First things first, I’m a diehard Dravid devotee. I’ve done it all. Made the scrap books, sent him letters, camped at the Wankhede to watch nets sessions, gone and watched Tests alone in the stadium, woken up at 2 am to get a glimpse of him batting on foreign shores, cut class to cheer him on and I once even managed to flag down the car of a CCI member, make him take me back in and get me onto the guest list so I could watch a training camp from close quarters.
Why do I do all this? Why do I love Rahul Dravid so much? Here goes:
My initiation to the game of cricket was as a gawky, troubled 14-year-old back during the 1996 World Cup. I switched on the TV mainly to try and spot my cousins at the Wankhede who were there to watch the India-Australia tie. While that attempt proved futile, the buzz at the ground, the contests, the atmosphere and the revelry all caught my attention. I was hooked for life.
Little did I know that my newfound craze would soon coincide with the arrival of a young man who would help change the course of my own life. A 23-year old Rahul Dravid made his debut for India just after the World Cup. His arrival in the ODI format went without much notice but then he burst onto the Test scene a couple months later.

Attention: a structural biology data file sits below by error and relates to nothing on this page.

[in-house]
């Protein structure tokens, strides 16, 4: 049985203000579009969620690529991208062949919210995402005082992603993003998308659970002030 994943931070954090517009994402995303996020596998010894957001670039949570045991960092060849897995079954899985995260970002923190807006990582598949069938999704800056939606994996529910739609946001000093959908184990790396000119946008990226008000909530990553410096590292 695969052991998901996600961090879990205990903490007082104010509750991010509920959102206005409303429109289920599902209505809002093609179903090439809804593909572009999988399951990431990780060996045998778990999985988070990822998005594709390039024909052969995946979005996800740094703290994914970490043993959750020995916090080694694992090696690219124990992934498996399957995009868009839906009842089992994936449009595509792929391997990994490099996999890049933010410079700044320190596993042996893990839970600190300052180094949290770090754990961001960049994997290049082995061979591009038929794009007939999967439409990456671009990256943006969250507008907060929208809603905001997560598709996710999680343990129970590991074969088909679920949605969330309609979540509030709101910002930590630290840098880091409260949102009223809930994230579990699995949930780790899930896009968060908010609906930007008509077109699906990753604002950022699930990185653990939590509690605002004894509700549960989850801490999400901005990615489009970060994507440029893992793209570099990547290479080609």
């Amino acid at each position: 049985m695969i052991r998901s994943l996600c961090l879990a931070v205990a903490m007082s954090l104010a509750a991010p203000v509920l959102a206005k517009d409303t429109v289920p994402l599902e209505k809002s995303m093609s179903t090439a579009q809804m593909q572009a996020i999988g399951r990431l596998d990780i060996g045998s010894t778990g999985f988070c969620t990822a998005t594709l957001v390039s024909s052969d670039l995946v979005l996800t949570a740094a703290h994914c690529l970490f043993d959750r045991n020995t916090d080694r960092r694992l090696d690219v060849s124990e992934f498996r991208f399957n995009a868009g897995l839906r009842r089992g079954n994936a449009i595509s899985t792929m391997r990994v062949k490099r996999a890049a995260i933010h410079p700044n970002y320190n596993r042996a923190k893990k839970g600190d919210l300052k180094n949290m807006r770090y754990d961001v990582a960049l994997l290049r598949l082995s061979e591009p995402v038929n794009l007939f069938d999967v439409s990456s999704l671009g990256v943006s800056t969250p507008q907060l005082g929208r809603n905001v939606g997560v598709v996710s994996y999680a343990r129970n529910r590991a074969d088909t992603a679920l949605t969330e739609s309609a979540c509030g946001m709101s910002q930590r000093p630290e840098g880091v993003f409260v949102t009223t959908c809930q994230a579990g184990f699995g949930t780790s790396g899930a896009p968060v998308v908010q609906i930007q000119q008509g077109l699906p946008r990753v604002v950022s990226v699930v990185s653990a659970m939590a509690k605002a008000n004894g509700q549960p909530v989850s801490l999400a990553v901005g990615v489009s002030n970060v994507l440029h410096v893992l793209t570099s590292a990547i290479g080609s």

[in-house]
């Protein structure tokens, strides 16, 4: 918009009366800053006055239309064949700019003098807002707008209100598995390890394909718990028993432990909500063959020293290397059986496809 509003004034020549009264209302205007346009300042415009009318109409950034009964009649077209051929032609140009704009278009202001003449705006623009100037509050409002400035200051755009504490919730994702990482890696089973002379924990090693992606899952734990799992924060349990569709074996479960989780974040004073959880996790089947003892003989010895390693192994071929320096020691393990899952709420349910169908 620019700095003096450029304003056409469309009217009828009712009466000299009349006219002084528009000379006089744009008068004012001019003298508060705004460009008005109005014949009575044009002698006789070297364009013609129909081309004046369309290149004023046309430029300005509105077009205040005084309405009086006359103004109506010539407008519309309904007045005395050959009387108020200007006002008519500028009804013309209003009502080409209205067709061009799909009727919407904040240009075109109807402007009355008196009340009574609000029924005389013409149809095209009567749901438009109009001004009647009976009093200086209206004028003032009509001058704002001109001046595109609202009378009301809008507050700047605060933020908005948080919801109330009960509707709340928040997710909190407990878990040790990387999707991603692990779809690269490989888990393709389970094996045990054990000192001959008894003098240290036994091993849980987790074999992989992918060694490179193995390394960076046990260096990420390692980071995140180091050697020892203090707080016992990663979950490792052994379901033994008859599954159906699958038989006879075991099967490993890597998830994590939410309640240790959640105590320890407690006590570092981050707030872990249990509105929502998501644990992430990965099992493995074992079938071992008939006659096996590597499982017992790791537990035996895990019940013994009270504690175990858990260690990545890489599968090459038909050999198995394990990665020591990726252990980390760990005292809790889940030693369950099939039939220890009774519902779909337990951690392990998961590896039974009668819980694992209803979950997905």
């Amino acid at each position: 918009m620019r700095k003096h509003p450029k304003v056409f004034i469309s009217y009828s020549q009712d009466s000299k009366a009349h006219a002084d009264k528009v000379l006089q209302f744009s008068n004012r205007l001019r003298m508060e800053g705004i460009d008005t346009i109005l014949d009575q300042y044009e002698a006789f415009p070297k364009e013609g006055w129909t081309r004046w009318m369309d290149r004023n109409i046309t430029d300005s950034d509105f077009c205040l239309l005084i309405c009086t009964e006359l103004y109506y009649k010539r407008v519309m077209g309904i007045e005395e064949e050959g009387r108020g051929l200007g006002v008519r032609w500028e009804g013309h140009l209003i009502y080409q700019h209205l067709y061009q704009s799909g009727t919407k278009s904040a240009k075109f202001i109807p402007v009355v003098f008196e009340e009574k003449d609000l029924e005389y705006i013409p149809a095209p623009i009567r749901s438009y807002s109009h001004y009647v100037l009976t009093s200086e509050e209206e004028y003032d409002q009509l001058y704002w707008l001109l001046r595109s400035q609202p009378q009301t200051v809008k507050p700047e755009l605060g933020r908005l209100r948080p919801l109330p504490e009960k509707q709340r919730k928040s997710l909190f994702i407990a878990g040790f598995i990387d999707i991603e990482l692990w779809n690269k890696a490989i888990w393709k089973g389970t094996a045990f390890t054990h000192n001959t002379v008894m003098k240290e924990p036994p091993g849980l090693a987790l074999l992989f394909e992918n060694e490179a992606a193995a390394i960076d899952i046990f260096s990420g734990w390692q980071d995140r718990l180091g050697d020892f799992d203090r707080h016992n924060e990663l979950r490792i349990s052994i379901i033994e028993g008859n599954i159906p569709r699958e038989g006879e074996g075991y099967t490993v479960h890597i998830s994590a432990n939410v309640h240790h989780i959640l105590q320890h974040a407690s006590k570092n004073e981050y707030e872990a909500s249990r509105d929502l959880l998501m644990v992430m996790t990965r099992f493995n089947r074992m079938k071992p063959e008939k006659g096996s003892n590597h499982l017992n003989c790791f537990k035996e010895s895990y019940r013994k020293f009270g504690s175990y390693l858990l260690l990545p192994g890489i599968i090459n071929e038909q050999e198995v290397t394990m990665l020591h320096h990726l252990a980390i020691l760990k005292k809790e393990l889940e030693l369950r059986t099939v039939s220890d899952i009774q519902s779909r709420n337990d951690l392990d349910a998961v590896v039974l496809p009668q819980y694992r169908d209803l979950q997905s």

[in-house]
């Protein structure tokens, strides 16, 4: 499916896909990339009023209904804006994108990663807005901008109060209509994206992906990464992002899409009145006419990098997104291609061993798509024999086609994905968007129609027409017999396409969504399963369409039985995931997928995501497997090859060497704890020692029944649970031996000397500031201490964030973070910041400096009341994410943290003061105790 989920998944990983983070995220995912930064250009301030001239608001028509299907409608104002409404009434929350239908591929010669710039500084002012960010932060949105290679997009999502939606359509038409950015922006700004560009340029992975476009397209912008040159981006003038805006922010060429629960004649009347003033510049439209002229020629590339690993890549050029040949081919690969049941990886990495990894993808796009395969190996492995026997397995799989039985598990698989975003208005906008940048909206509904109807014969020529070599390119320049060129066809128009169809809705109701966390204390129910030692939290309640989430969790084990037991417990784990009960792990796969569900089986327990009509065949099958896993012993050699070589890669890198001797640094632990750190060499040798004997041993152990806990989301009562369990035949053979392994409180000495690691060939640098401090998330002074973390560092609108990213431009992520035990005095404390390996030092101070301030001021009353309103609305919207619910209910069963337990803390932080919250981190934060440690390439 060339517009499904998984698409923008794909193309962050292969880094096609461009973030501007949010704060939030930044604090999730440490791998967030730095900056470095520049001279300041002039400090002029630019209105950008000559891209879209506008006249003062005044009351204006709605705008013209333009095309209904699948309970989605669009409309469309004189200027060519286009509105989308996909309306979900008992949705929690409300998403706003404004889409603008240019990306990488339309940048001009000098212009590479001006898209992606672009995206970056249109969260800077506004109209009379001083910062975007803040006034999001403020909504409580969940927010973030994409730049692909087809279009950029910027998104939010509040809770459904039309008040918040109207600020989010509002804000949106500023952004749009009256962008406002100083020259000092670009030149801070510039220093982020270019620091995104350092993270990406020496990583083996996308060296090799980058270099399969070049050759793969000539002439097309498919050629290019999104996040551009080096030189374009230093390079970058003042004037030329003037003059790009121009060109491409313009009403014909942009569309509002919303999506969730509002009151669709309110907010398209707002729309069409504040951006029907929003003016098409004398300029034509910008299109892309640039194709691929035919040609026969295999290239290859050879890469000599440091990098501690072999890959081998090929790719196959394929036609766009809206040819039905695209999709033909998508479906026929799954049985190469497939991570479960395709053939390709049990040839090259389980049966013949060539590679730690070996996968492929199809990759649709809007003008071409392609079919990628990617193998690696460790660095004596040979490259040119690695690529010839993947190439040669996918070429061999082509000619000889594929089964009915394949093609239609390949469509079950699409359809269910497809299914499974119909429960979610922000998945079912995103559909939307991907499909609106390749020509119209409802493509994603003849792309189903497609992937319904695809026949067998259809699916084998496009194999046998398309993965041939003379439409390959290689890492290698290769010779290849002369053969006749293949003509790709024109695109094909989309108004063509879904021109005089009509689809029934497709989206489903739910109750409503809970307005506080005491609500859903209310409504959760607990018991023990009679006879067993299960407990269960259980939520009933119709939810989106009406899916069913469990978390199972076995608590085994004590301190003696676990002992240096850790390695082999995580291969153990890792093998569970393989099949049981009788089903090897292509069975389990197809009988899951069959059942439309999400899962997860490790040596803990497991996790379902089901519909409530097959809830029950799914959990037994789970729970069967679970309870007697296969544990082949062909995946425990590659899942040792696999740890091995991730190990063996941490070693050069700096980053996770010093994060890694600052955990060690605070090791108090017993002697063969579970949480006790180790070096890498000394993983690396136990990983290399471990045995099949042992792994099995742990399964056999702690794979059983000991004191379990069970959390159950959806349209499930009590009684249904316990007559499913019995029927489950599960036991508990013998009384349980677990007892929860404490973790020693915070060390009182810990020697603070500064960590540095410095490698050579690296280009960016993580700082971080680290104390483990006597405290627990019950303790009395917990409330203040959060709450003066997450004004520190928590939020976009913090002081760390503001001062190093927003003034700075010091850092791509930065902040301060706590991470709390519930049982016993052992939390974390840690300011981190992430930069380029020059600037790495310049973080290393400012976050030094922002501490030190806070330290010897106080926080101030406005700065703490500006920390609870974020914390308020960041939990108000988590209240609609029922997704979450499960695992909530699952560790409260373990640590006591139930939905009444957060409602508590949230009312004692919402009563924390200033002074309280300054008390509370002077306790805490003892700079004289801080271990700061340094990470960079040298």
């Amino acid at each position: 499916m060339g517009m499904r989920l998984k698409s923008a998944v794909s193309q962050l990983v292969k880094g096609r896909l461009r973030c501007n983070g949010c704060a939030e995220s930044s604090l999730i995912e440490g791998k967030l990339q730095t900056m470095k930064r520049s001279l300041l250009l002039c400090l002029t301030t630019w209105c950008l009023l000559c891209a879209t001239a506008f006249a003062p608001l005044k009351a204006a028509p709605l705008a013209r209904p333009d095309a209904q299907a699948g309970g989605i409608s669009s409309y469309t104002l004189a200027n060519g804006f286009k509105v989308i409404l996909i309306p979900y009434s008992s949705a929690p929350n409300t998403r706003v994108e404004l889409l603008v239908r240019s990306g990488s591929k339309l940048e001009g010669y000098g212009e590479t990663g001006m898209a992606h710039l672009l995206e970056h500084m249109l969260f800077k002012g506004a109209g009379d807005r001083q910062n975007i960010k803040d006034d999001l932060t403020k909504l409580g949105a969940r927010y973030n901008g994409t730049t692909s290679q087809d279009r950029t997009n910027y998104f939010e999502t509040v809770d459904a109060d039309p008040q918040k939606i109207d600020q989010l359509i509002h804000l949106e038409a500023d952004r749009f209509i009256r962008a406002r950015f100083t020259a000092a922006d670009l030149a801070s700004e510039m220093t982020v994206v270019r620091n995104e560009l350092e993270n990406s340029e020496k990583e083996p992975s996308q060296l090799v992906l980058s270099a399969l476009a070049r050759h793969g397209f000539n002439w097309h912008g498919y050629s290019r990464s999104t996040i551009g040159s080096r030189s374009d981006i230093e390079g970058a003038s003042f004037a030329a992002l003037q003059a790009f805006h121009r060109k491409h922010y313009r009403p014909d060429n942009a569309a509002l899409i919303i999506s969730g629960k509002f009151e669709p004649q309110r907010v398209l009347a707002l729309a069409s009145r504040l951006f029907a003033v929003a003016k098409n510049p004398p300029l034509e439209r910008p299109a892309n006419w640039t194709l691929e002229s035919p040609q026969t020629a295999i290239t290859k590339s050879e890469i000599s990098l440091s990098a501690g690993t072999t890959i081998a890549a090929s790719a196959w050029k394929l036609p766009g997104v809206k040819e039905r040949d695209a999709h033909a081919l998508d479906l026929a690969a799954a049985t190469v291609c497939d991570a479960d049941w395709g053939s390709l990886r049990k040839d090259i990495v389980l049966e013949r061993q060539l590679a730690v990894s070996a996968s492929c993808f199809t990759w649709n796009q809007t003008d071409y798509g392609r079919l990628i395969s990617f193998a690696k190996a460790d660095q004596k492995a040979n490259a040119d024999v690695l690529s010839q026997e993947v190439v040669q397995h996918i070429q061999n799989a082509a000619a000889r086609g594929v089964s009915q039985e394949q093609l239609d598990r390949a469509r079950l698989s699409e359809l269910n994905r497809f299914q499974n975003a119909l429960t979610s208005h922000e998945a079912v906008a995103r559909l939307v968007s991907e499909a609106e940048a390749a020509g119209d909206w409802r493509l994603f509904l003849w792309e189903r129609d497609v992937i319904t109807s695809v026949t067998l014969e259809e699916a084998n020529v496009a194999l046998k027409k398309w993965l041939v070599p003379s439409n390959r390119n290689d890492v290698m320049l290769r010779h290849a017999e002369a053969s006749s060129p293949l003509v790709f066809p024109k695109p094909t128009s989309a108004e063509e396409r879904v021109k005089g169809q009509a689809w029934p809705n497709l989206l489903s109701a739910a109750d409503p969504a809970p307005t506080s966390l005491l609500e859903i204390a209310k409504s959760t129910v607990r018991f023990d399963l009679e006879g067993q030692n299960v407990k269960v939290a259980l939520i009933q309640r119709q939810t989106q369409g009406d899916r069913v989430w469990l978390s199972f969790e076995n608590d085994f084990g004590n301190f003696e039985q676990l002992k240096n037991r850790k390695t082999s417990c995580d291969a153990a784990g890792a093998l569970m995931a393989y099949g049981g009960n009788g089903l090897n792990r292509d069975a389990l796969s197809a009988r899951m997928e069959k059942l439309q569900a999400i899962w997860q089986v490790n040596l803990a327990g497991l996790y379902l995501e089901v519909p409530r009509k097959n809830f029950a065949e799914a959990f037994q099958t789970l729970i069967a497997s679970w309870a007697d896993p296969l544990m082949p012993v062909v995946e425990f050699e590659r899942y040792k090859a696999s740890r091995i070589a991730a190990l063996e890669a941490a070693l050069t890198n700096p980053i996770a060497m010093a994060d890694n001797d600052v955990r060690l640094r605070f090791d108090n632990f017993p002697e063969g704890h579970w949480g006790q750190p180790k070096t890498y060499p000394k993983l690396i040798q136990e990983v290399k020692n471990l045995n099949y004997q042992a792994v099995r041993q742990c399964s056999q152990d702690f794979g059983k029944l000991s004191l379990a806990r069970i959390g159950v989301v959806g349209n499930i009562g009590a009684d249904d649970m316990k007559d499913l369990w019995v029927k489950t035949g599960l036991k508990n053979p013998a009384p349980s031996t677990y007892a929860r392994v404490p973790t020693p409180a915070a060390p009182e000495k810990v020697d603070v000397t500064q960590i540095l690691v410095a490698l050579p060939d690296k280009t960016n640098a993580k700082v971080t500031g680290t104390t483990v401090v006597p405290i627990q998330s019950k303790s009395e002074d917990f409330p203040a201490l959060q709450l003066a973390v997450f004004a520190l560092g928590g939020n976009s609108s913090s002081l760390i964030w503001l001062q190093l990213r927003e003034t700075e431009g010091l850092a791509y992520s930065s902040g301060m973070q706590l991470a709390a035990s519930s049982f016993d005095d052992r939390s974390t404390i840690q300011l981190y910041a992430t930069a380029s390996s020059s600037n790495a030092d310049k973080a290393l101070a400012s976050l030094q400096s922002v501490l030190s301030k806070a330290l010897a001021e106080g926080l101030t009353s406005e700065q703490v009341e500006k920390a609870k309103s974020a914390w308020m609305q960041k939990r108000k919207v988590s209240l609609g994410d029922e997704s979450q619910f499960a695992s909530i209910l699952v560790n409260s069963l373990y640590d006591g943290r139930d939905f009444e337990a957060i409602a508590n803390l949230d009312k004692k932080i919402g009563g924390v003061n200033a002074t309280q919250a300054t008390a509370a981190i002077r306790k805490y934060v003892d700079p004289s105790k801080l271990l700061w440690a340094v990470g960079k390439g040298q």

Rahul’s sincerity immediately caught my eye. The deliberation with which he approached everything was endearing. Whether it was a bouncer from Allan Donald, an intrusive question from the media or the scores of young female fans that were quick to line up outside his home in Bangalore’s Indiranagar — he met them all with the proverbial straight bat. He was neither cocky, nor stand-offish — he alone of his peers managed to find that middle ground, to give of himself to the public, while retaining that element of his personal space that he valued. He was being true to himself. He knew his limitations and strived hard to defy allodds.
Rahul's struggles and triumphs on the cricket pitch inspired my own life story, even drove it. Every battle he fought gave me inspiration. It encouraged me to shake away the inadequacies I felt as a teenager, the confusion I faced after my parents parted ways and the lack of any concrete goal in life.
Rahul’s progress didn’t come unhindered. After a successful rookie year, he was dropped from the ODI side. Questions were asked about his strike rate, his temperament for the shorter format and whether he too would wander away like many young promising cricketers before him. Dravid dug in deep and battled the demons inside to bring back the confidence he needed to shine in front of a crowd.